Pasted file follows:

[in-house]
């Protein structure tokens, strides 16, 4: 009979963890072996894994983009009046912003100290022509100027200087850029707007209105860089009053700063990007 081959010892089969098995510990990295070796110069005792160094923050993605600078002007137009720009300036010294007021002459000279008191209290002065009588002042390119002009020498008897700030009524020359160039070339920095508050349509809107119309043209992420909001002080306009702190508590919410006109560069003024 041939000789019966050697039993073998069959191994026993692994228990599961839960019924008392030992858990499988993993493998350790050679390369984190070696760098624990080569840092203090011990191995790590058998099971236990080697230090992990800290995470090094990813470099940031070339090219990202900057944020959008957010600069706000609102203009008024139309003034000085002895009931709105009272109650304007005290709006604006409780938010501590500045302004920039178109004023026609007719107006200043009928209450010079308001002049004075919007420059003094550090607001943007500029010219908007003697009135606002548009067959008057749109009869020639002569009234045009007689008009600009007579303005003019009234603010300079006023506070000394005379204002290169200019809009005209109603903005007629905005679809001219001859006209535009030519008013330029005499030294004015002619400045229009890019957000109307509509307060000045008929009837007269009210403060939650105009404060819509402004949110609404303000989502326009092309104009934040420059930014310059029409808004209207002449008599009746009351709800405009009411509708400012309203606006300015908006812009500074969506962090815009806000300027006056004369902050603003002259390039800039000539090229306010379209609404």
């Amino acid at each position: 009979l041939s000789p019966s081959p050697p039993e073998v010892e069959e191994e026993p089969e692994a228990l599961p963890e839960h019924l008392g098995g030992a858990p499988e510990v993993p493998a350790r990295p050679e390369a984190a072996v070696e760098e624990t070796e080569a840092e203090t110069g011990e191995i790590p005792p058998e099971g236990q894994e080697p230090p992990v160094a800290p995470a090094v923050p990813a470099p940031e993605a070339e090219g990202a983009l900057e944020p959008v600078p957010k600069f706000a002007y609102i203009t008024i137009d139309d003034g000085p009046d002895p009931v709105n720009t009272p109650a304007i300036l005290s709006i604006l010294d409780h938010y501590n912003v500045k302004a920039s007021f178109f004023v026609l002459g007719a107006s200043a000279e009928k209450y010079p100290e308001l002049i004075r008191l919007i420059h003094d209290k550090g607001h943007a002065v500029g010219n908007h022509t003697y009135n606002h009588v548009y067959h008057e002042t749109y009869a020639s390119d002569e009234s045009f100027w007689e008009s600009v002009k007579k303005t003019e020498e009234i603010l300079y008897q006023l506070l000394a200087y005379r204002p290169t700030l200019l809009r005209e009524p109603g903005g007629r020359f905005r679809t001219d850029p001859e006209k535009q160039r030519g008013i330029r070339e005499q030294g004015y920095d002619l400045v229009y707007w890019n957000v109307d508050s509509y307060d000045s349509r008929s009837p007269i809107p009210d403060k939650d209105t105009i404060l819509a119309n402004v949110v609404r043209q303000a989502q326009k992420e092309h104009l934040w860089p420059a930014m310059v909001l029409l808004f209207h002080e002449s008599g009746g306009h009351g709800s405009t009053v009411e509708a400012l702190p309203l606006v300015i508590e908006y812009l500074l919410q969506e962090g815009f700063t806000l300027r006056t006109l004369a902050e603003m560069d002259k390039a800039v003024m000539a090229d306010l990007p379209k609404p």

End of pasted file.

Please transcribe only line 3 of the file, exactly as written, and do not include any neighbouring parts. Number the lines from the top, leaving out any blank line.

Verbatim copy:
């Amino acid at each position: 009979l041939s000789p019966s081959p050697p039993e073998v010892e069959e191994e026993p089969e692994a228990l599961p963890e839960h019924l008392g098995g030992a858990p499988e510990v993993p493998a350790r990295p050679e390369a984190a072996v070696e760098e624990t070796e080569a840092e203090t110069g011990e191995i790590p005792p058998e099971g236990q894994e080697p230090p992990v160094a800290p995470a090094v923050p990813a470099p940031e993605a070339e090219g990202a983009l900057e944020p959008v600078p957010k600069f706000a002007y609102i203009t008024i137009d139309d003034g000085p009046d002895p009931v709105n720009t009272p109650a304007i300036l005290s709006i604006l010294d409780h938010y501590n912003v500045k302004a920039s007021f178109f004023v026609l002459g007719a107006s200043a000279e009928k209450y010079p100290e308001l002049i004075r008191l919007i420059h003094d209290k550090g607001h943007a002065v500029g010219n908007h022509t003697y009135n606002h009588v548009y067959h008057e002042t749109y009869a020639s390119d002569e009234s045009f100027w007689e008009s600009v002009k007579k303005t003019e020498e009234i603010l300079y008897q006023l506070l000394a200087y005379r204002p290169t700030l200019l809009r005209e009524p109603g903005g007629r020359f905005r679809t001219d850029p001859e006209k535009q160039r030519g008013i330029r070339e005499q030294g004015y920095d002619l400045v229009y707007w890019n957000v109307d508050s509509y307060d000045s349509r008929s009837p007269i809107p009210d403060k939650d209105t105009i404060l819509a119309n402004v949110v609404r043209q303000a989502q326009k992420e092309h104009l934040w860089p420059a930014m310059v909001l029409l808004f209207h002080e002449s008599g009746g306009h009351g709800s405009t009053v009411e509708a400012l702190p309203l606006v300015i508590e908006y812009l500074l919410q969506e962090g815009f700063t806000l300027r006056t006109l004369a902050e603003m560069d002259k390039a800039v003024m000539a090229d306010l990007p379209k609404p």